Boycott campaign over Bild’s coverage of Germanwings crash snowballs in Germany

Image from facebook.com
A brief notice issued by a German gas station stating that it will stop selling the tabloid Bild after its sensationalist coverage of the Germanwings crash, is gaining colossal resonance. Increasing numbers of retailers are removing it from their stands.

What started with a Facebook entry by ARAL station in the town of Bendorf, Rhineland-Palatinate, is now going viral with the original post getting more that 100k ‘likes’ in less than a week.

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The message from the petrol station’s manager was clear when he set out his reasons for informing his customers that Bild would no longer be available at the pumps. He believed the newspaper’s reporting was too sensationalist and quick at jumping to conclusions, disregarding respect for the victims’ families as it posted images from the crash site.

“Dear customers, there is no Bild-Zeitung today! We do not support this smear campaign!” the message read referring to the publication’s coverage of Germanwings flight 9525 crash in Alps on March 24.

After receiving several comments such as “with the fall of Germanwings, journalism in Germany has crashed,” the boycott campaign spread like a wildfire to other retailers in Germany.

A newspaper retailer in Rutesheim, a German town located in Baden-Württemberg, has followed suit and has taken Bild off of its shelves. That post received more than 50k ‘Likes’.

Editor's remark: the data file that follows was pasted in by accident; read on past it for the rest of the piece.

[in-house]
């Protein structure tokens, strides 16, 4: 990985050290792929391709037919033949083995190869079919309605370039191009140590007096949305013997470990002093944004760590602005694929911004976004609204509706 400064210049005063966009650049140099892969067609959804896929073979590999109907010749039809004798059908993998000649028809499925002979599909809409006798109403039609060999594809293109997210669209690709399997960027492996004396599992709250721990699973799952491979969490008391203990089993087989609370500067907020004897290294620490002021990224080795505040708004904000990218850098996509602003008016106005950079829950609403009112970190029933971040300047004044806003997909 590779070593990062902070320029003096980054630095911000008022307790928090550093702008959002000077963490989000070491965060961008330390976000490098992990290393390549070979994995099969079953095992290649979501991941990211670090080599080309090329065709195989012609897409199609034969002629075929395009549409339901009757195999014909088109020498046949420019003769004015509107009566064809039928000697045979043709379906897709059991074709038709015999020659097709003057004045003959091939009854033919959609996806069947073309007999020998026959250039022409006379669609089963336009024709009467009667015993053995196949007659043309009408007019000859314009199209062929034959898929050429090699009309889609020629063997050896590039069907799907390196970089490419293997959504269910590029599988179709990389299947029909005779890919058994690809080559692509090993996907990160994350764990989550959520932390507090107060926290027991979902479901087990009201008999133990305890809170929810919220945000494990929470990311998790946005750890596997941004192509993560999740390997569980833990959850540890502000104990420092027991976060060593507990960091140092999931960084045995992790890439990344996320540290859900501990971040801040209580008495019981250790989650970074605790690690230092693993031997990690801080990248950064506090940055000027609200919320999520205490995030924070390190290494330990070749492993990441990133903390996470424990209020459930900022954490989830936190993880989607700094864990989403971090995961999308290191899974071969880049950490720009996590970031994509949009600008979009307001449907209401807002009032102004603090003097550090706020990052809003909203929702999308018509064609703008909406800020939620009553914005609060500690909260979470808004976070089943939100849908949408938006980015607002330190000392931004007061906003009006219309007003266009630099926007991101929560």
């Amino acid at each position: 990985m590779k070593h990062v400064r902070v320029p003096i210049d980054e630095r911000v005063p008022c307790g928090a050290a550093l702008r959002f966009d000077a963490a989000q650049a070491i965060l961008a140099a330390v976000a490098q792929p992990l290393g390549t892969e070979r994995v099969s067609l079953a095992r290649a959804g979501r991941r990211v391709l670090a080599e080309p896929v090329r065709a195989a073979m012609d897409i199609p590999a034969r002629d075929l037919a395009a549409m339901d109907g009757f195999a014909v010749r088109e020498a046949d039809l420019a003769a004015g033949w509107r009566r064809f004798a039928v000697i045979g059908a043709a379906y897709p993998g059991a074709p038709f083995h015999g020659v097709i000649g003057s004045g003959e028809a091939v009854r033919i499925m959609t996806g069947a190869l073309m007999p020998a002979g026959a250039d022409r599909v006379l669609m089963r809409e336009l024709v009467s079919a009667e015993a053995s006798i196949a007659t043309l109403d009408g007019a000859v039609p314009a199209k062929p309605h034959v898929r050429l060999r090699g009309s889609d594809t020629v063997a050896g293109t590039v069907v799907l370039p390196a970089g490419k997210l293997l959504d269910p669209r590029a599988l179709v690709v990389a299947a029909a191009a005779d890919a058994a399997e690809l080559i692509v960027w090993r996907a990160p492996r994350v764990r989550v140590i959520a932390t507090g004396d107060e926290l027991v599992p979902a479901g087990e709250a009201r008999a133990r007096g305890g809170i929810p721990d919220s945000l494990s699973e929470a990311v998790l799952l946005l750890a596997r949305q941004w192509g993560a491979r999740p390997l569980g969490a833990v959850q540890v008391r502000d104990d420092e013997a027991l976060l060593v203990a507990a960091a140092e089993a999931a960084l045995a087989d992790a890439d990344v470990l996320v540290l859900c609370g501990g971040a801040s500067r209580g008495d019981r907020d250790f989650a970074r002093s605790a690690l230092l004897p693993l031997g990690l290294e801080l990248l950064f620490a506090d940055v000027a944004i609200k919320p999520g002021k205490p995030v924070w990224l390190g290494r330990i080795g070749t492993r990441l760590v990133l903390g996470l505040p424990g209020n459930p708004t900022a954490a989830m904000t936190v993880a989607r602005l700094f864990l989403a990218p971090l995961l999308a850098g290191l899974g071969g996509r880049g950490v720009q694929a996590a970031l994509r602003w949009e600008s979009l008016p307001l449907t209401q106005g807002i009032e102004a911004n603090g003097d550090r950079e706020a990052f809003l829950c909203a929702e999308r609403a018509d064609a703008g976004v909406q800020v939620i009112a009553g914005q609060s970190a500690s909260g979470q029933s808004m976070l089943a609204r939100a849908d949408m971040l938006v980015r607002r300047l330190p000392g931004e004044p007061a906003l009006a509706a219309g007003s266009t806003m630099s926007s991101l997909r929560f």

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Taxi and gas stations in Papenburg and Leer were also quick to sign up to participate in the boycott. As the campaign spread, activists even created a map of ‘Bild free’ retailers across Germany.

Another webpage called for a complete boycott of all products by Axel Springer AG which controls Bild. Activists accuse Bild of often erroneous and biased reporting and publishing “untrue and sloppily researched” articles.

READ: Germanwings co-pilot researched suicide, cockpit door security – prosecutors

Germanwings Flight 9525 en route from Barcelona–El Prat Airport to Düsseldorf, Germany, crashed on 24 March some 100 kilometers northwest of Nice, in the French Alps. All 144 passengers and six crew members were killed. French and German prosecutors believe that the crash was intentionally caused by the co-pilot, Andreas Lubitz, who had suffered from psychological issues.